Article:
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GLS's clarifications list (moderately long)
Date: Thu, 19 Dec 85 17:18:36 EST
+ COMMON LISP's #n=/#n# syntax invites the creation of circular lists. For
example, the following seems more tasteful than the example with star, and
is, I believe, fairly perspicuous:
(mapcar #'cons p-list '#0=(property value . #0#))
Of course, the example with the STAR function:
(mapcar #'cons baz (star 'foo))
allows the value to be calculated at run time.
The obvious way to do it with #n= syntax is to use backquote:
(mapcar #'cons p-list `#0=(,property ,value . #0#))
but right now backquote is not defined to work on circular lists.
We could define it to do so (or maybe introduce `@ to handle the circular case).
Does COMMON LISP guarantee that we can successfully call inspect on a circular
list or structure? It should.
I agree, but it isn't addressed explicitly.
A related clarification. Not only can data be circular, so can code.
It should probably "be an error" to try to eval something like
(progn . #0=((f) . #0#)) ; an ugly way of saying (loop (f))
A LISP for the IBM 370 developed at Yorktown by Fred Blair and
colleagues actually made this work in both interpreter and compiler.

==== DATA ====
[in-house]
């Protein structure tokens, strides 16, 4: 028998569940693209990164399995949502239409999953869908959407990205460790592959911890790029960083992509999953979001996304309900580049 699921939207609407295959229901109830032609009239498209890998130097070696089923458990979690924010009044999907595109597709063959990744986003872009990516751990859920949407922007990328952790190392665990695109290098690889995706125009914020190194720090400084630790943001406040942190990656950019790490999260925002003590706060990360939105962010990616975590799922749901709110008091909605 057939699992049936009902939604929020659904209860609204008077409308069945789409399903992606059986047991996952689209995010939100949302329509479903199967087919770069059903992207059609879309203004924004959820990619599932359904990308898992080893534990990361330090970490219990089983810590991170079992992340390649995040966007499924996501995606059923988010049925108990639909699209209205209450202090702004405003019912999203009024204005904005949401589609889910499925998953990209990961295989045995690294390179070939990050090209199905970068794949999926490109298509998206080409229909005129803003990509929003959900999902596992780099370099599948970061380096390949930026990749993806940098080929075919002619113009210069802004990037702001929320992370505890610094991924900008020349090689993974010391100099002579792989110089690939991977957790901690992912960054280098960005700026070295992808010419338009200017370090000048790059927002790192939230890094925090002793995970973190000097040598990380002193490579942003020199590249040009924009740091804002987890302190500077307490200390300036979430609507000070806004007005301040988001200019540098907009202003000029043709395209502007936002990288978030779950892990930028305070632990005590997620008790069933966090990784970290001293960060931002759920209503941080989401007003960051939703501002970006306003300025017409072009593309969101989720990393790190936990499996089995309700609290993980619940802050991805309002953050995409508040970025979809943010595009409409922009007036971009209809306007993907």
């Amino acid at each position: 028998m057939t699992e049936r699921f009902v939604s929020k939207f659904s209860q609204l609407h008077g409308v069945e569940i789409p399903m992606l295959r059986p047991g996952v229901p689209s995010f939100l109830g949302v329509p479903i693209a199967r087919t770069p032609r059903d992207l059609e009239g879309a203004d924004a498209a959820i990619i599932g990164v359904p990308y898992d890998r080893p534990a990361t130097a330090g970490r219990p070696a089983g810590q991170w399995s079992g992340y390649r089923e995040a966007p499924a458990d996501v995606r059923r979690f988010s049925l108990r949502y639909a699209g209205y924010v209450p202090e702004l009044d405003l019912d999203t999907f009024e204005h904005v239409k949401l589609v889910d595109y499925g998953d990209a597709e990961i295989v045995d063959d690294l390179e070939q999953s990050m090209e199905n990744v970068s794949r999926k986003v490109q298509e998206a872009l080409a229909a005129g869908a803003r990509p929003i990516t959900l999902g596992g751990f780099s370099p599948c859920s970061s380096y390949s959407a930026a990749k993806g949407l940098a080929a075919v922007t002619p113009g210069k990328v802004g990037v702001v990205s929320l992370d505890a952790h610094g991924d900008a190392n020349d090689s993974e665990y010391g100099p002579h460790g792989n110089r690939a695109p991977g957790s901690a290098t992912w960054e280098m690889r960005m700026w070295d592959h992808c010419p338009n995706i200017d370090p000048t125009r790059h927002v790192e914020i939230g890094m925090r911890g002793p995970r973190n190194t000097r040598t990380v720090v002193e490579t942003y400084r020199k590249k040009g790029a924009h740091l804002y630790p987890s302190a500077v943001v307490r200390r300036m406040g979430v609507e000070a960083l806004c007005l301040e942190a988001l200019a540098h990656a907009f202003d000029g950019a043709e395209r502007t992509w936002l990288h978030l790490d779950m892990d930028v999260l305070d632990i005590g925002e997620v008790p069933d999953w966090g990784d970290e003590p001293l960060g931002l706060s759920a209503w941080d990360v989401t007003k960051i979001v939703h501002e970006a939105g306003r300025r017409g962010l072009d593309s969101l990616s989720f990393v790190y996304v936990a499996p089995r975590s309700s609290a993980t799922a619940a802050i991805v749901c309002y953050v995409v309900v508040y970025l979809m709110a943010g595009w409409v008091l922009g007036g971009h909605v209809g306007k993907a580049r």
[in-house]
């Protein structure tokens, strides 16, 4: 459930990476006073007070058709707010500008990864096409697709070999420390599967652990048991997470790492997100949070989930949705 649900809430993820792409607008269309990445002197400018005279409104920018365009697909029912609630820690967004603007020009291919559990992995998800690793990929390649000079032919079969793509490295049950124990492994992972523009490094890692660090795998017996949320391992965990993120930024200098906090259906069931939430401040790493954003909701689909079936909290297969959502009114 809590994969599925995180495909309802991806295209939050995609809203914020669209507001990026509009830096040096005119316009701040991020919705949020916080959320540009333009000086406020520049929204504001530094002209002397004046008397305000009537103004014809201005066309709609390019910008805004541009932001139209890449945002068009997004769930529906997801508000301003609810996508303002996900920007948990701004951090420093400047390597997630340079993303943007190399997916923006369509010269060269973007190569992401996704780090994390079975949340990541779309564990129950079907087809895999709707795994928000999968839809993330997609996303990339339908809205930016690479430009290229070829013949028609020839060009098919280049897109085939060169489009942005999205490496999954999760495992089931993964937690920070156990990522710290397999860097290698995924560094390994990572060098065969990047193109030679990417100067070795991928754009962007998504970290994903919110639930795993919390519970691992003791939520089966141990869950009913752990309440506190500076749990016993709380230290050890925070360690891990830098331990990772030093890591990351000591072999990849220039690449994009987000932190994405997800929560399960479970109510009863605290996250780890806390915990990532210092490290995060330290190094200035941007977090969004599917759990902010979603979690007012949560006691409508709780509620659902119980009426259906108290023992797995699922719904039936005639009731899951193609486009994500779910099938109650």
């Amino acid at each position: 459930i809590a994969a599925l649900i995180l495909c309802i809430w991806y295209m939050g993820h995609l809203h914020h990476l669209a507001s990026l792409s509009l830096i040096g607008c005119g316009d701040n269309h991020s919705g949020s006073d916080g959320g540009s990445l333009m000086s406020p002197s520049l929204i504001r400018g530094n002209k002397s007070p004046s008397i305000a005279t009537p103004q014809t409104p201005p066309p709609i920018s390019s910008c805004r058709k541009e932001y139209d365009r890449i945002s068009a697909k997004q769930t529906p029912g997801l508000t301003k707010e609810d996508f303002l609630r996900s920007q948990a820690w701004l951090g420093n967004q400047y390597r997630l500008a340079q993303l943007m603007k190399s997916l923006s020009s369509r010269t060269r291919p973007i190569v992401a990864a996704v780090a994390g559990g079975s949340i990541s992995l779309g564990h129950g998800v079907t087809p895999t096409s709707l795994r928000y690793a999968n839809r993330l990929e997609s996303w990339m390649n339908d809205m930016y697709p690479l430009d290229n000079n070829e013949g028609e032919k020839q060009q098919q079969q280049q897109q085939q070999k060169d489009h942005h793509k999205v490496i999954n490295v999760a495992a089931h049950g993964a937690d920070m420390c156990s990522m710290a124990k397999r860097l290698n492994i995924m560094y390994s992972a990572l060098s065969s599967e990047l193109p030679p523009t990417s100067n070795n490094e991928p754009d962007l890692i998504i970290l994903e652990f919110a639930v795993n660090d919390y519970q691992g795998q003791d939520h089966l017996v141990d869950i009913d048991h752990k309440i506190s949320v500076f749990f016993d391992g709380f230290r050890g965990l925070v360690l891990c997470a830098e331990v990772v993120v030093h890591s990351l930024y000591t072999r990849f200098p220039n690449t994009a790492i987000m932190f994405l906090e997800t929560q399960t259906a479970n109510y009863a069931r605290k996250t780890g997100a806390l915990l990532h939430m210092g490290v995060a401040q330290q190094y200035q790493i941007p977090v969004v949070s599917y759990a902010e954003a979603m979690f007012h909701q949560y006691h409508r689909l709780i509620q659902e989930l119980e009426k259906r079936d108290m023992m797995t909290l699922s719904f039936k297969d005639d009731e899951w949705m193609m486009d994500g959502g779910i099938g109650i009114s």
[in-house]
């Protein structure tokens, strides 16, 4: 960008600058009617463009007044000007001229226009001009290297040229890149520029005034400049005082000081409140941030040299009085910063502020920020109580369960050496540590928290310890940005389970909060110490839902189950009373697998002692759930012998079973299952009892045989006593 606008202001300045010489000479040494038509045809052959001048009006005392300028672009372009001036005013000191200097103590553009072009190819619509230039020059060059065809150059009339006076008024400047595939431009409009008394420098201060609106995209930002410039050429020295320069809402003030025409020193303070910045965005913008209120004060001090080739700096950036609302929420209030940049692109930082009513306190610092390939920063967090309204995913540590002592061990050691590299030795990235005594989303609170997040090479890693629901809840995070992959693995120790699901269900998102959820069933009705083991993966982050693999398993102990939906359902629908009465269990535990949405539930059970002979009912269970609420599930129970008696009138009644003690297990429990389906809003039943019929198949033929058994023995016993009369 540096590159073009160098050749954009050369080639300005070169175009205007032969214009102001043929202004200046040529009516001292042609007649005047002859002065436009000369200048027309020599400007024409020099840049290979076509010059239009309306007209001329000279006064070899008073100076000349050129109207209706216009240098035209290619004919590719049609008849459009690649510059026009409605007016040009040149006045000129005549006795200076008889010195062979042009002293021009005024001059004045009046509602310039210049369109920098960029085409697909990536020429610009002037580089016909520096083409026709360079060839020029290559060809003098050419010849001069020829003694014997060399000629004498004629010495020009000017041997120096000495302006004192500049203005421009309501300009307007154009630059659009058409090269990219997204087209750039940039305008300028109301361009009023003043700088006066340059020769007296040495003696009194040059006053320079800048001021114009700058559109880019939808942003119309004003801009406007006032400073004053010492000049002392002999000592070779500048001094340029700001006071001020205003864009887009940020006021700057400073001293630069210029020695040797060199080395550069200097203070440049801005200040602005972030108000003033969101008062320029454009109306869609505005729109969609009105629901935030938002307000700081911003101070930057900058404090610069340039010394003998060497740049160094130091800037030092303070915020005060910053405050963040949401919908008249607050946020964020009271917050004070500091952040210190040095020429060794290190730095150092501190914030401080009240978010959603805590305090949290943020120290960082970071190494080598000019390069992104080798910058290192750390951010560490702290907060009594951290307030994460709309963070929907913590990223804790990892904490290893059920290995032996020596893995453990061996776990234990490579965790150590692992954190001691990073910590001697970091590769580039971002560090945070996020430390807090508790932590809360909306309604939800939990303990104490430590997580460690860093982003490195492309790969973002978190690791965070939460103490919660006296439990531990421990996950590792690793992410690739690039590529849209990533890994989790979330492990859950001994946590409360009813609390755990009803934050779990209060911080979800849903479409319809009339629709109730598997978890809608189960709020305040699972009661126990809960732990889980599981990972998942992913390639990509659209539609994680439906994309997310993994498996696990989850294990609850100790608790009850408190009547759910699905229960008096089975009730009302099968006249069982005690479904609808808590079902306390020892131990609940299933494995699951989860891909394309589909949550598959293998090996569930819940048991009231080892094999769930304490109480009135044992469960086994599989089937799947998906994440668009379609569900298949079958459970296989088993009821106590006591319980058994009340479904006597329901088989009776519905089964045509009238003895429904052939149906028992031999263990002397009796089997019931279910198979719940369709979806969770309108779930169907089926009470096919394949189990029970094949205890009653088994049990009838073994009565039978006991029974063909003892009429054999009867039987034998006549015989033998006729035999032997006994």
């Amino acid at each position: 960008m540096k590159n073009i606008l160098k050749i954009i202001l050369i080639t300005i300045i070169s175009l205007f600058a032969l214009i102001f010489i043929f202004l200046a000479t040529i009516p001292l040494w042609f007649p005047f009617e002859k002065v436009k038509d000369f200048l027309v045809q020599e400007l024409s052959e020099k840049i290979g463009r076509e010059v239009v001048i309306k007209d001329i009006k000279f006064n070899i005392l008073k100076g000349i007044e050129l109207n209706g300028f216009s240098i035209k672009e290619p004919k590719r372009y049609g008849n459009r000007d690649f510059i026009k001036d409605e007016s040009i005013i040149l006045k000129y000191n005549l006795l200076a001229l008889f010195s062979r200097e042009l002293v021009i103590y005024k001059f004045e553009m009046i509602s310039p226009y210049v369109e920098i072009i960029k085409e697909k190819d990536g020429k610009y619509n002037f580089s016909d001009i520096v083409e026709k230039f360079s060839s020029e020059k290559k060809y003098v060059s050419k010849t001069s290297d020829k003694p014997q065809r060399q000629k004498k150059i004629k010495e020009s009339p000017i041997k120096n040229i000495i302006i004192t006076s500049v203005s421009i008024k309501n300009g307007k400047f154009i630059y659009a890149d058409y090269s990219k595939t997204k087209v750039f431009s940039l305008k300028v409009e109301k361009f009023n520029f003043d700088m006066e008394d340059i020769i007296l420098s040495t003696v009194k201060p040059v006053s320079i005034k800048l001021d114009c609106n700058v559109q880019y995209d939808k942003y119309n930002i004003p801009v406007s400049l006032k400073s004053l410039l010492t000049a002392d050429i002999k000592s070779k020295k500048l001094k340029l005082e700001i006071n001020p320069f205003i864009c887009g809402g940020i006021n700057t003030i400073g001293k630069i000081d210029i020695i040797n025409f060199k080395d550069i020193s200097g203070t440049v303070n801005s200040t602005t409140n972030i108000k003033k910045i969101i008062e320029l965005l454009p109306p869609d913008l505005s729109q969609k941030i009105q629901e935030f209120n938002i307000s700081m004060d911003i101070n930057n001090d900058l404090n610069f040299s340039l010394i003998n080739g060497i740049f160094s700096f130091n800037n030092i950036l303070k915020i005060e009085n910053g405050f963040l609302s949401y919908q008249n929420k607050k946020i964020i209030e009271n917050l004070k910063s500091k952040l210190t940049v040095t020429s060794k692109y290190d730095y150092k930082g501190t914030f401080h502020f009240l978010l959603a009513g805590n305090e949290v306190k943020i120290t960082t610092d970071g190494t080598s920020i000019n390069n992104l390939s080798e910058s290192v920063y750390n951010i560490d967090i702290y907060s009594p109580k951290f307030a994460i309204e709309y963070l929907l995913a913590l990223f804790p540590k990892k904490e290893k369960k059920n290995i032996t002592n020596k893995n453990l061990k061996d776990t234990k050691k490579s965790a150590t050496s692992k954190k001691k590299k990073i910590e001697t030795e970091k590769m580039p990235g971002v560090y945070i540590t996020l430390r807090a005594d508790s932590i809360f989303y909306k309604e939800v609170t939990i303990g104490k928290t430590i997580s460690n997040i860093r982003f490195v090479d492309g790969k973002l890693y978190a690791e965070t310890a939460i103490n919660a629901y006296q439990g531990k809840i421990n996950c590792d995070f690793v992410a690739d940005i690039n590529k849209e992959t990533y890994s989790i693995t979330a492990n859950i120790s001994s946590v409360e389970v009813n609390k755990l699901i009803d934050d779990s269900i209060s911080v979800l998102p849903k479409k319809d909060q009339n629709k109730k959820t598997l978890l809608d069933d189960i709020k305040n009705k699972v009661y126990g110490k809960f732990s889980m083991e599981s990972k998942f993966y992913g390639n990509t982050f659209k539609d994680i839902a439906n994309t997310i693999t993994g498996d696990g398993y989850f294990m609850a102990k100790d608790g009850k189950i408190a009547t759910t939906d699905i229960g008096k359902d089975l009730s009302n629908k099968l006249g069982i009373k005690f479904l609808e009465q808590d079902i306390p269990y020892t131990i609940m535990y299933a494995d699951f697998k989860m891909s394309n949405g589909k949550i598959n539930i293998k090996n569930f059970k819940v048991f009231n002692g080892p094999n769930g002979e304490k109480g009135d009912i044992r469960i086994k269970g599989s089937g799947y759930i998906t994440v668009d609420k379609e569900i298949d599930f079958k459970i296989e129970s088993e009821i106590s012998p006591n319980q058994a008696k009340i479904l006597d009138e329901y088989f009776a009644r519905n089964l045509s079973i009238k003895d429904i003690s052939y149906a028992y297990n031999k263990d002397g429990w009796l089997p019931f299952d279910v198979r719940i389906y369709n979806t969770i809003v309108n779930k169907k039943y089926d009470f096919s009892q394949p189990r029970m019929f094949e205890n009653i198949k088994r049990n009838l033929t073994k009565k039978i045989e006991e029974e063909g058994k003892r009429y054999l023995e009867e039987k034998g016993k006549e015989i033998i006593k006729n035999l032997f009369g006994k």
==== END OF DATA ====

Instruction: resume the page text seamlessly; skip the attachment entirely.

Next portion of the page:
Fred was very proud of it.
+ Regarding globals: ... I'd rather not see globals
introduced into the language, but deep binding implementations may really need
Actually, a trick that was designed for S-1 LISP may reduce the overhead
in deep-binding implementations: let there be a counter associated with
the global value cell, initially zero. Every time a deep binding of
that variable is created, the counter is incremented, and when the
binding is destroyed, the counter is decremented. Lookup of a special
variable proceeds as follows: first check the global counter. If it is
zero, just grab the global value cell. Otherwise do the usual
deep-binding search. Process-switching involves nothing new. Note that
if there are several processes, they share a single counter. The
counter merely serves as a hint: you might do the search even if you
didn't really have to (in the case where your process hasn't done a
special binding but some other process did), but in the truly global
case, no one has bound it and so the search is eliminated. It does
increase the cost of the lookup in the special case, but only by a
single zero check. One does have to be careful to destroy all bindings
(in order to adjust the counts) when a process is destroyed if the
efficiency is to be maintained.
+ (-: The obvious way to have an all-purpose undo function is to generalize setf
to work with an odd number of arguments:
(setf (symbol-function 'foo)) => (undefun 'foo)
(setf (symbol-value '*foov*)) => (mkunbound '*foov*) :-)
I would favor this quite a bit had not SETF been generalized to any even
number of argument forms rather than just two. With the generalization,
the chances for accidental lossage are too great. Maybe we could make one
argument form do an undo, but three or five would be illegal.
- Don Morrison